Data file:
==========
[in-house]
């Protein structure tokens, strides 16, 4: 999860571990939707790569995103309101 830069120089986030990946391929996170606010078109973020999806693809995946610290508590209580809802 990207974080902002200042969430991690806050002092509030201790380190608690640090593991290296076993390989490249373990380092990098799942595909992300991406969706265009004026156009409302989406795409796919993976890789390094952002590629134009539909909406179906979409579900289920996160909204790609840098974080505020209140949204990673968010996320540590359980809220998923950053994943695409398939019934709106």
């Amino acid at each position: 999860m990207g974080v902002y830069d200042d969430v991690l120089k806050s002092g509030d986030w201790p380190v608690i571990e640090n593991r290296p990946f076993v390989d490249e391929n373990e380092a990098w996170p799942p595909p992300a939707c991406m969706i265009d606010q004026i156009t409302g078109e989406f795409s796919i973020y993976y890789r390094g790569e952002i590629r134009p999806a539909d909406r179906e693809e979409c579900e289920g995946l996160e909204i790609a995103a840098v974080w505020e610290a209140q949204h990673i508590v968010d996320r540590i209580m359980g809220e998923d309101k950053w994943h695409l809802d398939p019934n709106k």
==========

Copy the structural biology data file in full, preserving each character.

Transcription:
[in-house]
């Protein structure tokens, strides 16, 4: 999860571990939707790569995103309101 830069120089986030990946391929996170606010078109973020999806693809995946610290508590209580809802 990207974080902002200042969430991690806050002092509030201790380190608690640090593991290296076993390989490249373990380092990098799942595909992300991406969706265009004026156009409302989406795409796919993976890789390094952002590629134009539909909406179906979409579900289920996160909204790609840098974080505020209140949204990673968010996320540590359980809220998923950053994943695409398939019934709106």
């Amino acid at each position: 999860m990207g974080v902002y830069d200042d969430v991690l120089k806050s002092g509030d986030w201790p380190v608690i571990e640090n593991r290296p990946f076993v390989d490249e391929n373990e380092a990098w996170p799942p595909p992300a939707c991406m969706i265009d606010q004026i156009t409302g078109e989406f795409s796919i973020y993976y890789r390094g790569e952002i590629r134009p999806a539909d909406r179906e693809e979409c579900e289920g995946l996160e909204i790609a995103a840098v974080w505020e610290a209140q949204h990673i508590v968010d996320r540590i209580m359980g809220e998923d309101k950053w994943h695409l809802d398939p019934n709106k």